Twitter surveys: the respondent experience

Twitter surveys have been live since October 2012.

This morning I noticed my first survey invitation; I completed the survey, eager to see what the platform was like.

A good user experience 

I was using Twitter’s iPhone app. The promoted tweet came 2nd in my feed (below). The tweet came from @TwitterSurveys rather than an individual or research sponsor. Users know that the invite is bona fide and objective.

@TwitterSurveys invite

@TwitterSurveys invite

There was no introduction or preamble, straight into the first question. Rather than linking to another site, the user fills out the survey within the Tweet itself, giving a seamless experience.

The user interface is clean: text is kept to a minimum & the survey buttons are large so even those with sausage fingers won’t mis-code.

@TwitterSurveys Screen 1

There is a FAQ link on each survey screen to reassure respondents. Each screen also tells the user how many questions are left, managing expectations.

My survey was short, 4 pre-coded questions plus a “thank & close” page: 5 clicks in all. It took me about 15 seconds to complete.

EE @TwitterSurveys

Overall? As you’d expect from Twitter the user experience is intuitive, well designed and should cause people minimal problems. I’d imagine the average user won’t find surveys overly intrusive if they are kept to this length.

Issues for research sponsors

The main issue I found is multiple user completions. The survey link is generic meaning I was able to re-click the link in my feed and re-complete the survey. This obviously has implications for data integrity.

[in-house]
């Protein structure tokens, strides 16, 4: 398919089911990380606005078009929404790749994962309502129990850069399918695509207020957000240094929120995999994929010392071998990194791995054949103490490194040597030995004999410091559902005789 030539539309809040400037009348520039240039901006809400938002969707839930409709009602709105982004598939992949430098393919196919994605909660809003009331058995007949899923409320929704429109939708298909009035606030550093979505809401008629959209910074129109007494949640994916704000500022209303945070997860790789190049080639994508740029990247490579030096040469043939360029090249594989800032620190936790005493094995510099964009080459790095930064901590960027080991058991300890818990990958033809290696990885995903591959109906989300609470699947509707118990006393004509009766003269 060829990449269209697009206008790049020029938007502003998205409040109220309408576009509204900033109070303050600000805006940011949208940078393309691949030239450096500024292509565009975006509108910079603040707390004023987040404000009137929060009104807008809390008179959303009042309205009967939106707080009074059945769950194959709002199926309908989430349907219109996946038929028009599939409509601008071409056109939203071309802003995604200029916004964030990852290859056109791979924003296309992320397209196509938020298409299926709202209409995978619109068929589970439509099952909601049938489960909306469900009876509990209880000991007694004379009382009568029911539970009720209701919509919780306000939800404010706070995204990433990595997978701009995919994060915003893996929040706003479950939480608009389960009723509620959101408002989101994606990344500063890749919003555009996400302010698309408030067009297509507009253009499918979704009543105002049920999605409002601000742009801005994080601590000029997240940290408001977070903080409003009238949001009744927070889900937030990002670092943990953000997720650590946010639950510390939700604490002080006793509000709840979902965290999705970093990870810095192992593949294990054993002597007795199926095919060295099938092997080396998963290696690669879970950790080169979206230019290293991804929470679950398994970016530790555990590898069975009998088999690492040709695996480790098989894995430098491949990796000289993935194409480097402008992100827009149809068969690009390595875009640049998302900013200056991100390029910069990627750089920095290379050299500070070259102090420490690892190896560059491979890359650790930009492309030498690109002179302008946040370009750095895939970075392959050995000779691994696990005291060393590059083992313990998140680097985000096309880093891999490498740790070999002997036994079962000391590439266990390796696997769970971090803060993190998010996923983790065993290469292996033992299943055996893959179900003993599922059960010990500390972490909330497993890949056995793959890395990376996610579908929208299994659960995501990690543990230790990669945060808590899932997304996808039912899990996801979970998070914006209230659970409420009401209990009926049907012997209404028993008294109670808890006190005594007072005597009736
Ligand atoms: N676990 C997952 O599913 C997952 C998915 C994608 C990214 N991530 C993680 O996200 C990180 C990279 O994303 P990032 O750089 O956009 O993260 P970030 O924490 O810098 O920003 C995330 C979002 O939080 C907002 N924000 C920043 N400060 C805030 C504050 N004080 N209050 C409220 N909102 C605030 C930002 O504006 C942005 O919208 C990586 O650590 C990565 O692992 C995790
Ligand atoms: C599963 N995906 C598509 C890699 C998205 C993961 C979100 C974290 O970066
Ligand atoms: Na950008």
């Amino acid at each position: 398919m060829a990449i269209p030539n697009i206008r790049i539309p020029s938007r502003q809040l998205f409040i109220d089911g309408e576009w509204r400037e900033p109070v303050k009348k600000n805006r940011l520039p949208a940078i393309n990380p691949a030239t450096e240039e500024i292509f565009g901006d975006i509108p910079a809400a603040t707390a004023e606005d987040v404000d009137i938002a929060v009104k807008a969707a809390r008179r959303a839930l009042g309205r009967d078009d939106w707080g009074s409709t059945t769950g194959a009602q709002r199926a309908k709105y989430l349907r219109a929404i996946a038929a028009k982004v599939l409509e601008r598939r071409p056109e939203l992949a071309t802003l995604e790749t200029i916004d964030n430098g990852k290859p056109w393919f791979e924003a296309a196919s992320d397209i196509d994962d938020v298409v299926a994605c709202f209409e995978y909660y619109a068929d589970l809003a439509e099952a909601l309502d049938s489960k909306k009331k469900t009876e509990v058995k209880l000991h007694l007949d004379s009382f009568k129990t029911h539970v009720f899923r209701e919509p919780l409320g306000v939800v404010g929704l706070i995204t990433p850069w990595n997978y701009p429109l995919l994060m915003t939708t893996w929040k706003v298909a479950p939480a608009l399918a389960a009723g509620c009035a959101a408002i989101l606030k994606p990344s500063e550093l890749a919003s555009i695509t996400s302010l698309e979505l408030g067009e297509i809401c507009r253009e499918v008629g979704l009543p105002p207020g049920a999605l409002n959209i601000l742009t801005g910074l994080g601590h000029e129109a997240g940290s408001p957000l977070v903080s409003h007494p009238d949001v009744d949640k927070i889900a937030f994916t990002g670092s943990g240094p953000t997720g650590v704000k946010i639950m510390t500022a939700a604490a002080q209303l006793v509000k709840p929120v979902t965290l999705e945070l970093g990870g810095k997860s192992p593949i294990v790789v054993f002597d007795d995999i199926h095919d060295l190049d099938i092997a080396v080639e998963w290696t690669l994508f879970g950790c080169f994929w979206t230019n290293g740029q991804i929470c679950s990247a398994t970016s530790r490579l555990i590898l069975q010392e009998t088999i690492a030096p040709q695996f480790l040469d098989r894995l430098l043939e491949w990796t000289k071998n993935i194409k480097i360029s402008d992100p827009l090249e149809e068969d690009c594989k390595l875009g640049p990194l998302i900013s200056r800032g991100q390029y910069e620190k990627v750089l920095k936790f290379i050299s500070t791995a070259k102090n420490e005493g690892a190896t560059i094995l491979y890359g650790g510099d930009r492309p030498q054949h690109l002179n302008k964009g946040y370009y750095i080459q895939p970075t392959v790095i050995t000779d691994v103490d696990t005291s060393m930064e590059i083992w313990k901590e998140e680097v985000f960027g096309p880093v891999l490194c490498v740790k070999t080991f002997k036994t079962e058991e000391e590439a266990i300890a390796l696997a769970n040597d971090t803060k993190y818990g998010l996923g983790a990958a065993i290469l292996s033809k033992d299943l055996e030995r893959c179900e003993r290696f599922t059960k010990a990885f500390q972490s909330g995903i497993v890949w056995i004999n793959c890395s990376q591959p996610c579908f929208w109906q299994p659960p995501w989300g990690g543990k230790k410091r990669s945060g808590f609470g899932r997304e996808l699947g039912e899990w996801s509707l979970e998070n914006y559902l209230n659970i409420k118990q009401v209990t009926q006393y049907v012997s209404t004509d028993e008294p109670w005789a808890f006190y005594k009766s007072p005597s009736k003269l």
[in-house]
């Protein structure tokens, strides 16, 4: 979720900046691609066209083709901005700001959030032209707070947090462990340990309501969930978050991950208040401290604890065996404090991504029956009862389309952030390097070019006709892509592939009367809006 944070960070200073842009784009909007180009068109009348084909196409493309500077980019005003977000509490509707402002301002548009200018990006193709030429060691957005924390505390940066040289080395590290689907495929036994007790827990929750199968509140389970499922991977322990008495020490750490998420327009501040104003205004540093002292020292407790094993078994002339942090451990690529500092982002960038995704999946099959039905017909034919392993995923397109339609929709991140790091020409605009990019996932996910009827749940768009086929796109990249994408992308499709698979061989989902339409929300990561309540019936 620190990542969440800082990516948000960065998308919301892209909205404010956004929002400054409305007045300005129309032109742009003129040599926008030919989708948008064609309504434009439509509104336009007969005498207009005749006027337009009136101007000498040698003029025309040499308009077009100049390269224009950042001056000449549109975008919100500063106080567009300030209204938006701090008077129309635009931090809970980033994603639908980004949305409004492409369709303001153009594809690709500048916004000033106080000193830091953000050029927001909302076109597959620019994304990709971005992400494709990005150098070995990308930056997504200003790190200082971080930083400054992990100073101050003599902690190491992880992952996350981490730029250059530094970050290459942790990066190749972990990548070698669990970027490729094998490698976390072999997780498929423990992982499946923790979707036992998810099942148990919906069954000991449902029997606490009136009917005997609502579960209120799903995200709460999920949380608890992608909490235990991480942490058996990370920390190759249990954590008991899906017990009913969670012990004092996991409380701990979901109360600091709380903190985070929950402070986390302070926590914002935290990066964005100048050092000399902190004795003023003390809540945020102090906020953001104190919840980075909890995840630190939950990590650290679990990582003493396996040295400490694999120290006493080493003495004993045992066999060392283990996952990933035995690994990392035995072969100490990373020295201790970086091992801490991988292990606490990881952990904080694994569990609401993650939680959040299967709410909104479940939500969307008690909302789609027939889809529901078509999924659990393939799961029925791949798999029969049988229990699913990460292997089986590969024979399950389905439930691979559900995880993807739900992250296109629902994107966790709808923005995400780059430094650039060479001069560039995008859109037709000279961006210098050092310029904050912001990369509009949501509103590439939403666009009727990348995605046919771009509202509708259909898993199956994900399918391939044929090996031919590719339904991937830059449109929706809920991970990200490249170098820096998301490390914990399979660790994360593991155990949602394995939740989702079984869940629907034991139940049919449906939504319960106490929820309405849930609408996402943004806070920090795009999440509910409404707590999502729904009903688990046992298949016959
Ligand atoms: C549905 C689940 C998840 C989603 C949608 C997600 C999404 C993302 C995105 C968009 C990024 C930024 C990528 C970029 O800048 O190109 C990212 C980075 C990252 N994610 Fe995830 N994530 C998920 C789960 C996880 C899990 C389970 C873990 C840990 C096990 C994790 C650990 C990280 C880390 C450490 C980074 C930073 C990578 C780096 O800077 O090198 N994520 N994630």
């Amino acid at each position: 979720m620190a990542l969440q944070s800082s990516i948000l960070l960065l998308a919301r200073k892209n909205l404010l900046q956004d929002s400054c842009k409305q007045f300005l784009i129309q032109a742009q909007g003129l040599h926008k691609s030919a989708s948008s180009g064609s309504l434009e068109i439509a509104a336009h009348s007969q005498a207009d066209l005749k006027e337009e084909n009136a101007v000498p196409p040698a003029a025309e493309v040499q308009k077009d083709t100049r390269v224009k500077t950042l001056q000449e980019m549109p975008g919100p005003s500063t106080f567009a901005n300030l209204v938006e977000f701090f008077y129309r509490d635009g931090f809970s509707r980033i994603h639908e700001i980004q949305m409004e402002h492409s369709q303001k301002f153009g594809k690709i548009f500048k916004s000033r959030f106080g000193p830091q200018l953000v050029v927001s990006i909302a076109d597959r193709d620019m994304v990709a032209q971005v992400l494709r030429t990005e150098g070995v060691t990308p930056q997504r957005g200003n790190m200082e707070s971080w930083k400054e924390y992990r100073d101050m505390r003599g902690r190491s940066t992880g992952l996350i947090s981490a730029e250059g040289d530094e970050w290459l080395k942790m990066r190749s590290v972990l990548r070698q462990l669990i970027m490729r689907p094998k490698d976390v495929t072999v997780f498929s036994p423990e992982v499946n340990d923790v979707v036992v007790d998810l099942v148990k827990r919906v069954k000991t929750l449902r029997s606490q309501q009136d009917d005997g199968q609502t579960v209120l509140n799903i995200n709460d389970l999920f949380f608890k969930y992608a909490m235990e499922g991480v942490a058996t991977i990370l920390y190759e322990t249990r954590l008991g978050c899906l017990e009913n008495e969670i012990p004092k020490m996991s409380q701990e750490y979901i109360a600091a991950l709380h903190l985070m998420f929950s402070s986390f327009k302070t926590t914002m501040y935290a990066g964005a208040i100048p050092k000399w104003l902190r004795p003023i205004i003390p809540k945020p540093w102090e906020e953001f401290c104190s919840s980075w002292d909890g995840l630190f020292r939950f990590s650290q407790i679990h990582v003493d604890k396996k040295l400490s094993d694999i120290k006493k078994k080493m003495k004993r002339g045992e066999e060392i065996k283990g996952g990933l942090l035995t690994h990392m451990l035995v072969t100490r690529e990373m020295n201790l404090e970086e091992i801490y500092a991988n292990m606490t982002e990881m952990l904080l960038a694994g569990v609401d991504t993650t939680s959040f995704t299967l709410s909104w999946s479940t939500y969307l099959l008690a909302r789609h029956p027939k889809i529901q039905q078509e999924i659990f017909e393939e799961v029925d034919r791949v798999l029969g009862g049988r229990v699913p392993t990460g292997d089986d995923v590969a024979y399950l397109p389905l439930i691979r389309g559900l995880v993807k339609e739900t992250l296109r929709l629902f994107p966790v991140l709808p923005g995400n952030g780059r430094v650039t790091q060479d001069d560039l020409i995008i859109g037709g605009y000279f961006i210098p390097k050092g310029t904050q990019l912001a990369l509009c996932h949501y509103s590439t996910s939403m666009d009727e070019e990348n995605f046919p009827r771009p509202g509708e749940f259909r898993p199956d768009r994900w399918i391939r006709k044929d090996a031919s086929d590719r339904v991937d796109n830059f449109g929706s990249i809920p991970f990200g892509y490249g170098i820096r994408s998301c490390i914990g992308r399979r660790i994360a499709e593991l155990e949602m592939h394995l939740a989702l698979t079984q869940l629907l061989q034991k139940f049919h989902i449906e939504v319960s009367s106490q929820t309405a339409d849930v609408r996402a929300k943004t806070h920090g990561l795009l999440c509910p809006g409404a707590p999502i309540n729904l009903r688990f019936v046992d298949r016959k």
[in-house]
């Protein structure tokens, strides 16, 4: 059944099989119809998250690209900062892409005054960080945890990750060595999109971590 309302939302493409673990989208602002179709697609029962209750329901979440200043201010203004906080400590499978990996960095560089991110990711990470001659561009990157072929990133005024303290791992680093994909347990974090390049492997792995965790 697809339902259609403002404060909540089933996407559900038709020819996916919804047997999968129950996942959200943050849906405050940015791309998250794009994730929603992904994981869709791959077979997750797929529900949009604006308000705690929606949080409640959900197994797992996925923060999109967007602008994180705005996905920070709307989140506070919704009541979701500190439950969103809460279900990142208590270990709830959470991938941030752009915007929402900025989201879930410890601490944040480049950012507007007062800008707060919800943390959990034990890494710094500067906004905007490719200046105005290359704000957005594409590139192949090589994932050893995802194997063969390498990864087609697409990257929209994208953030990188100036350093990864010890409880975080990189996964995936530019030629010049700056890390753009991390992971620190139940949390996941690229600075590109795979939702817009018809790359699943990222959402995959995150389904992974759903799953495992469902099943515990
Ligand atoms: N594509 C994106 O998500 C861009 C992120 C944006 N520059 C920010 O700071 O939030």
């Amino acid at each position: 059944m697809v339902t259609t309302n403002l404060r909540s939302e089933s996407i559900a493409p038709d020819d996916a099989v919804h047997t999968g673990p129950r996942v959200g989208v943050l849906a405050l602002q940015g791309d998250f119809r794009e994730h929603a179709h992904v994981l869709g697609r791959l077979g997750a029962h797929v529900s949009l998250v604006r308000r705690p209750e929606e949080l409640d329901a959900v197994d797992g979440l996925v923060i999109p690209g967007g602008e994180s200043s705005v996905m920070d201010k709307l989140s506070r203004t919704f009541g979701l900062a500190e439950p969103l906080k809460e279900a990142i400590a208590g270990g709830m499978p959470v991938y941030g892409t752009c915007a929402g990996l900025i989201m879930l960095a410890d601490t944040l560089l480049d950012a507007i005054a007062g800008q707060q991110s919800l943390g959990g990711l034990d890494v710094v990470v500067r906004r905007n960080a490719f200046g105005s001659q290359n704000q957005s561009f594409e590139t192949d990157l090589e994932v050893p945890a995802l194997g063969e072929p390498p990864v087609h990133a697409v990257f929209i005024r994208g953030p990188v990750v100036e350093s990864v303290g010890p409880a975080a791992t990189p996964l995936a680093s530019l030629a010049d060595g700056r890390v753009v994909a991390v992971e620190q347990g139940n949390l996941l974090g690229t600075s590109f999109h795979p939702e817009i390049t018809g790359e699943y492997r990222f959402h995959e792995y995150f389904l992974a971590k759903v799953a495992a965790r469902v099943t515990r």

Research magazine’s recent article neatly sums-up the pros and cons of using Twitter for market research. As Annie Pettit points out, Twitter users make up a unique and siloed population, and this builds bias into any data collected. You would imagine any research sponsor will be using Twitter to triangulate other research findings, not in isolation.

Mori data from July 2012 shows UK Twitter users are young (<34), ABC1, affluent and by definition connected.

Young, affluent connected ABC1s are exactly who Everything Everywhere is targeting with their new 4G services, presumably with a campaign that includes promoted tweets.

Twitter need to evidence campaign ROI to encourage advertisers: surveys now mean traditional brand metrics (as well as retweets and favorites) are now part of their toolkit as a media owner.

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About Simon Shaw

I'm a Director at a communications agency. I'm interested in marketing, market research & consumer psychology. The views expressed are not necessarily those of my employer.
This entry was posted in Market research, Marketing Research, Social Media and tagged , , , , , , , , , . Bookmark the permalink.

2 Responses to Twitter surveys: the respondent experience

  1. LoveStats says:

    Sadly, the question capped here is not a survey question but rather a leading marketing question. Score -1 for DIY. You may not know the right answer but as soon as you’re done the survey, you know you’re going to google the “right” answer.

    • Simon Shaw says:

      Good point Annie. Wood for trees and all that.

      I quite liked the UX though – quick and clean.

      I wouldn’t object to doing surveys on Twitter if they are all this quick to complete.

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